Zika Virus Confirmed in Dallas County, Spread Through Sexual Contact: Dallas County Health

Two cases of Zika now confirmed in Dallas County, both patients have fully recovered, health officials say

A Dallas County resident has become the first Zika patient to contract the virus in the U.S. without traveling abroad, according to the Centers for Disease Control and Prevention. County health officials said the patient was infected through sexual contact, not through a mosquito bite.

Dallas County Health and Human Services said the patient was infected after having sexual contact with an individual who developed symptoms after returning from a trip to Venezuela. The individual from Venezuela is also infected with the virus. Both patients have fully recovered from the infection, health officials said Wednesday.

"A person who recently traveled to an area with Zika virus transmission returned to the United States and developed Zika-like symptoms. The person later tested positive for Zika, along with their sexual partner, who had not traveled to the area," the CDC said in a statement.

Neither is pregnant. Both are thought to still be in Dallas County.

DCHHS said Tuesday that the CDC confirmed the Zika test and that the county health department confirmed the virus was transmitted sexually through a follow-up interview with the patient. The CDC’s statement did not confirm or rule out that the virus was transmitted sexually.

“Now that we know Zika virus can be transmitted through sex, this increases our awareness campaign in educating the public about protecting themselves and others,” said Zachary Thompson, DCHHS director. “Next to abstinence, condoms are the best prevention method against any sexually-transmitted infections.”

The Zika virus is usually spread through mosquito bites. The CDC previously said it was aware of reports of the virus being spread through sexual contact, but had not confirmed the transmission method. While exploring the possibility the virus could be spread through sex, investigators found the virus in one man's semen in Tahiti, and there was report of a Colorado researcher who caught the virus overseas and apparently spread it to his wife back home in 2008, according to The Associated Press.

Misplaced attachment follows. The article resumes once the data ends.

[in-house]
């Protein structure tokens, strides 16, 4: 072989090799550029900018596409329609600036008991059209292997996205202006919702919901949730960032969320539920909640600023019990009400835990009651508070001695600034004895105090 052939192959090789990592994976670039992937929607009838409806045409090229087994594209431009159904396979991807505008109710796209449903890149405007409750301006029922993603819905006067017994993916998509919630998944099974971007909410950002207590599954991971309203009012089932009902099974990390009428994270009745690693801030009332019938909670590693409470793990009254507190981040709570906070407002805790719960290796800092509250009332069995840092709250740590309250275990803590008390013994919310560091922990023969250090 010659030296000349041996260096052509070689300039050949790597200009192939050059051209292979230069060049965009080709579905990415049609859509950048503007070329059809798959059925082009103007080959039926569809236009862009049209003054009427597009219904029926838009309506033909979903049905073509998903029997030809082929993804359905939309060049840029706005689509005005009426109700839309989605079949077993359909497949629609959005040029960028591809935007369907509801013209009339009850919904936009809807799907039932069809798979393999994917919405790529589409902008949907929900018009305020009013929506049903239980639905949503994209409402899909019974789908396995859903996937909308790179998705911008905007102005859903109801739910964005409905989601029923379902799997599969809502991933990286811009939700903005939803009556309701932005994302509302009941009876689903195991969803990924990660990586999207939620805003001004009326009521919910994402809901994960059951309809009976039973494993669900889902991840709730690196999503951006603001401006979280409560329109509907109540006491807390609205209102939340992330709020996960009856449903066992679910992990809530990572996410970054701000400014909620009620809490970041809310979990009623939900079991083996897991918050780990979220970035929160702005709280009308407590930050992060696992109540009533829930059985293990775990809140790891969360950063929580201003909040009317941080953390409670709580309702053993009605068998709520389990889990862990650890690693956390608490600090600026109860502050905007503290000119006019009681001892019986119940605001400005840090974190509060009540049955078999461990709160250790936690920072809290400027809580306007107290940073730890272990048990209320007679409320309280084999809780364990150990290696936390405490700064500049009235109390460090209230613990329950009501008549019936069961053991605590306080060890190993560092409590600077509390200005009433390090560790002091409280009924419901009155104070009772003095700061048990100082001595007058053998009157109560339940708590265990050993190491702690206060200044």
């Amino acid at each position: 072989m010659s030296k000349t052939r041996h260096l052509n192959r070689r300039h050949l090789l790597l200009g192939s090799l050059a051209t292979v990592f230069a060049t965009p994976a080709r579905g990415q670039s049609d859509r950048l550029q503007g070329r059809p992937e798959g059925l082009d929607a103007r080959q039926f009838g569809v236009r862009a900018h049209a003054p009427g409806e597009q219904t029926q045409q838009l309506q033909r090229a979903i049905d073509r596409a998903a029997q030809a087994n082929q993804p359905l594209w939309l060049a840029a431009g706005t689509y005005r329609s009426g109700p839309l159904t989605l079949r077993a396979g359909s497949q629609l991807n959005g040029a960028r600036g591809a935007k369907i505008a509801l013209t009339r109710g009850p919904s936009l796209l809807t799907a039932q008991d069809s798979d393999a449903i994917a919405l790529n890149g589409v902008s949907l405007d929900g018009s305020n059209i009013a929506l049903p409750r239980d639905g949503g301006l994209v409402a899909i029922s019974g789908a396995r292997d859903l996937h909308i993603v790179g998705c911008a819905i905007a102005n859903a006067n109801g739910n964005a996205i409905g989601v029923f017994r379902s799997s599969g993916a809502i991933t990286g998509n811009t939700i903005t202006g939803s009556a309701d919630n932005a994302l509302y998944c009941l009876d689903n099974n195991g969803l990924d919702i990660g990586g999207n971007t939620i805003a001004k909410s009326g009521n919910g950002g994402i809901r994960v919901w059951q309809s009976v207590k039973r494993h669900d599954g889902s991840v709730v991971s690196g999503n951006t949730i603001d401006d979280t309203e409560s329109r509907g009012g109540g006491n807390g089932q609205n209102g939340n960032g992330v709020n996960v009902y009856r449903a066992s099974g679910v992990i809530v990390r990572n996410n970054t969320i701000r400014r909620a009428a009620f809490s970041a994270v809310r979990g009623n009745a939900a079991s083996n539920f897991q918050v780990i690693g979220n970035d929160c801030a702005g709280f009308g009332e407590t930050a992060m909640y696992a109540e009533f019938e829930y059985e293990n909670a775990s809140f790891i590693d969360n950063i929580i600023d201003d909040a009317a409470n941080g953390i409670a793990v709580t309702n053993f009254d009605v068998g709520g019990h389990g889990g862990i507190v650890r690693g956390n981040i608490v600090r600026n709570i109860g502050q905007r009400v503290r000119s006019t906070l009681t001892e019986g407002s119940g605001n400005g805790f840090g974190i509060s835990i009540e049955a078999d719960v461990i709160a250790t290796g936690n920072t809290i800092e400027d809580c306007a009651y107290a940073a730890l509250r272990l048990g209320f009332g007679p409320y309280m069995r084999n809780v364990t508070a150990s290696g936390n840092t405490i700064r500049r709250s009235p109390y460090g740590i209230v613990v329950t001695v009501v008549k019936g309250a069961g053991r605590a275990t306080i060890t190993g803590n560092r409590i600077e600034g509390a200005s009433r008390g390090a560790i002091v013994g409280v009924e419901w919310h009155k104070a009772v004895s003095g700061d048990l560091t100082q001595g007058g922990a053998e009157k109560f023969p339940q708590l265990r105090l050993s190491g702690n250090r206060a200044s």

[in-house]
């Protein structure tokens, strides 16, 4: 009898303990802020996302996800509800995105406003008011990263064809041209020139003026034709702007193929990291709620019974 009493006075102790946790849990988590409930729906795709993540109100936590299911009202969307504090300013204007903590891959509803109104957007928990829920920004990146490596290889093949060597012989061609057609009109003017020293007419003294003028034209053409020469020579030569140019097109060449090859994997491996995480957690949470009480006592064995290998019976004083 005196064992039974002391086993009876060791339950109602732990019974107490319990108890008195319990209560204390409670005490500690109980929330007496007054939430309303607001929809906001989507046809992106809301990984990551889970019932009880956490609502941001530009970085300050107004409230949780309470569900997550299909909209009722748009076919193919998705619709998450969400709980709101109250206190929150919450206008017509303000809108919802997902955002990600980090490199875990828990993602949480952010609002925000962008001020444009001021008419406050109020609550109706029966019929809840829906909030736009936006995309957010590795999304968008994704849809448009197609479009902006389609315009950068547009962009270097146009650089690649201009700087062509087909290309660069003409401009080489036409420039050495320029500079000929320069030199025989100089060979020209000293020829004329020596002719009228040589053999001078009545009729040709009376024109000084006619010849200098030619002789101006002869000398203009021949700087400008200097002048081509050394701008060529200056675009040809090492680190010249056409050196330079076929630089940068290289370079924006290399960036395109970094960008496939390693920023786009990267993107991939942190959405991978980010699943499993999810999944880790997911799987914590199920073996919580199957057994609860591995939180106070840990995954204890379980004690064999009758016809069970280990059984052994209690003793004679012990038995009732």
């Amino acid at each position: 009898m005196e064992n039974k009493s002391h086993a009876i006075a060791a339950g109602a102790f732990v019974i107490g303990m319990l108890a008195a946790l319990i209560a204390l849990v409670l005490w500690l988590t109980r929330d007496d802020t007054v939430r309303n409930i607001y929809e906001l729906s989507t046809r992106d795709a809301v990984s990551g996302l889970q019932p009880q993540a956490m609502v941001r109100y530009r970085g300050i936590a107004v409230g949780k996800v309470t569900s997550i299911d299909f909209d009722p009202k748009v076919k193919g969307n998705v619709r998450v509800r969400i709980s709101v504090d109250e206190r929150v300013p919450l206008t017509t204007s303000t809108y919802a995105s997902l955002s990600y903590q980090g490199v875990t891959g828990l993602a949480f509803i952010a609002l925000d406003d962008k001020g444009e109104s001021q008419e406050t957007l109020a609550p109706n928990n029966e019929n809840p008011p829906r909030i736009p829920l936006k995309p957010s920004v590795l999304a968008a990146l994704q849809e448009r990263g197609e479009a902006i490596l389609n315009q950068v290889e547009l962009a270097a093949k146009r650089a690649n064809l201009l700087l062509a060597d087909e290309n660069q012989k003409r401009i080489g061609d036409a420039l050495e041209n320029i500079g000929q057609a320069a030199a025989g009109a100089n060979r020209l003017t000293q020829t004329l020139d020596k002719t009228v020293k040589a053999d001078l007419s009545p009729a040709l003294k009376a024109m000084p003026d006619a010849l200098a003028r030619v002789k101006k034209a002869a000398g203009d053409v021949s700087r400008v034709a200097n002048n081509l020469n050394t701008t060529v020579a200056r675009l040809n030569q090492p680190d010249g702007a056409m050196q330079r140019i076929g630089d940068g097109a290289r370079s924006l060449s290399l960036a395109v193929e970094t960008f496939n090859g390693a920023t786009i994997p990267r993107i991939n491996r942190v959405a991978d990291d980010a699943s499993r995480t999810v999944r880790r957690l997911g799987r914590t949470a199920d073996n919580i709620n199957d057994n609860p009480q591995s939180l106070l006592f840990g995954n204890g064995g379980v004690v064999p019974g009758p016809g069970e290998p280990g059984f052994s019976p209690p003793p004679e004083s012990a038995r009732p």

There are no reports of the virus being spread locally by mosquitoes, though local transmission by mosquitoes is possible with the virus now known to be in North Texas, according to the county. Dr. Jeffrey Kahn, with the University of Texas Southwestern Medical Center and Children's Health, said infected people could infect the mosquitos and "start the transmission cycle."

"And once that occurs, it's almost impossible to get the virus out of the population," he said.

Common symptoms of Zika virus include fever, rash, joint pain, and conjunctivitis (red eyes). The illness is usually mild with symptoms lasting several days to a week, Dallas County health officials said.

The virus can have far more harmful effects on women who are infected while pregnant. Zika has led to reports of microcephaly in infants ad other "poor pregnancy outcomes," according to the CDC.

Those with symptoms, or those who have had sexual contact with someone who has symptoms, are urged to seek immediate medical care, to protect themselves from further mosquito bites and to avoid unprotected sexual contact.

The CDC said it has no definitive information on the infectious time period and will provide more guidance as it learns more about the virus.

There is no medication to treat Zika virus and there is no vaccine; the best prevention is to avoid mosquitoes and sexual contact with infected people. The recommendations for avoiding the Zika virus are the same for avoiding West Nile virus.

  • Dusk and Dawn: Stay inside if possible — mosquitoes are most active during dusk and dawn.
  • Dress in long sleeves, pants when outside: For extra protection, spray thin clothing with repellent.
  • DEET: Make sure this ingredient is in your insect repellent.
  • Drain standing water in your yard and neighborhood: Mosquitoes can develop in any water stagnant for more than three days.

Additionally, the CDC continues to recommend that pregnant women and women trying to become pregnant take the following precautions:

  • Pregnant women should consider postponing travel to the areas where Zika virus transmission is ongoing. Pregnant women who must travel to one of these areas should talk to their doctor or other healthcare professional first and strictly follow steps to avoid mosquito bites during the trip. Pregnant women should also avoid exposure to semen from someone who has been exposed to Zika virus.
  • Women trying to become pregnant should consult with their healthcare professional if their partner has had exposure to Zika virus.

To date, there are seven other confirmed Zika cases in Texas, in Houston and Harris County. In each of those cases, the patient had traveled abroad to an area where Zika is present.

Dr. Seema Yasmin, medical expert at The Dallas Morning News, answers more of your questions about the Zika virus.

NBC 5's Kevin Cokely, Holley Ford and Todd L. Davis contributed to this report.

Copyright AP - Associated Press
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